tempted to resist the govt in any way.

On February 8, 1967, just a few hours after announcing the one-party state issue was being dropped for good,

the Prime Minister startled the nation with a broadcast claiming a plot had been uncovered to assasinate

himself, the Force Commander Brigadier David Lansana, and several ministers and Senior Civil servants. He

alleged that the plotters were military personnel incited by pronouncements made by Siaka Stevens, Dr Sarif

Easmon and other leaders opposed to his rule. They had planned, according to the broadcast, to set up an

Advisory Committee including Stevens, Dr Easmon and Dr Davidson Nicol the Principal of Fourah Bay College.

The following day, it was learnt that seven senior army officers, including the Deputy Force Commander

Col John Bangura had been detained. Whether there was a plot or not may never be known, but since

John Bangura was the only Northerner among the top half-dozen army officers, his removal served to eliminate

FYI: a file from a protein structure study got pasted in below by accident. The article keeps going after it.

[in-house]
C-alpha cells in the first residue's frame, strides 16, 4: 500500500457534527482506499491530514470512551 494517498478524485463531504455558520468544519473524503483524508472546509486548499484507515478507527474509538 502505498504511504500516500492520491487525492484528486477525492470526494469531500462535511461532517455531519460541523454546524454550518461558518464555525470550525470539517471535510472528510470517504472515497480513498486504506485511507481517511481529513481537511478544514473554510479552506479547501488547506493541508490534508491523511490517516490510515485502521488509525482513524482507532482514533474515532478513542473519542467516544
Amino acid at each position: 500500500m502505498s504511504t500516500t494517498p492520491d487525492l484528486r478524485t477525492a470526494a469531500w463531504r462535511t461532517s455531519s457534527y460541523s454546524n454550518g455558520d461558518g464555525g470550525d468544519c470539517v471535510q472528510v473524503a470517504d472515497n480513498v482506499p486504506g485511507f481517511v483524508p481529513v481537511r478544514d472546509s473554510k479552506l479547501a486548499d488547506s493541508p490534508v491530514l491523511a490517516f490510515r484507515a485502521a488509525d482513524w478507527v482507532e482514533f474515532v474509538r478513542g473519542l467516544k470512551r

a potential source of resistance to the army’s being used to keep up Sir albert in power.

On February 16, 1967 the Prime Minister announced that the elections for ordinary members would be held on

March 17, and the Paramount chiefs on March 21. Intense campaign along ethnic lines began. As the campaign

wore on, more dangerous emotions came to the surface.The Prime Minister himself allegedly did his part in

stirring up these emotions, charging that a " Temne-Creole Axis" which constituted the APC would "cut the

the Mende man’s throat" if it came to power. One Mende town chief claimed Sir Albert had told a meeting in

Moyamba district that all who wanted to vote for the APC must go the North, the land of the Temnes. His

supporters echoed these sentiments. One SLPP woman in Kenema told a Mende meeting that Independent

Candidates had taken an oath in the North to support the APC. The APC also used occasional appeals to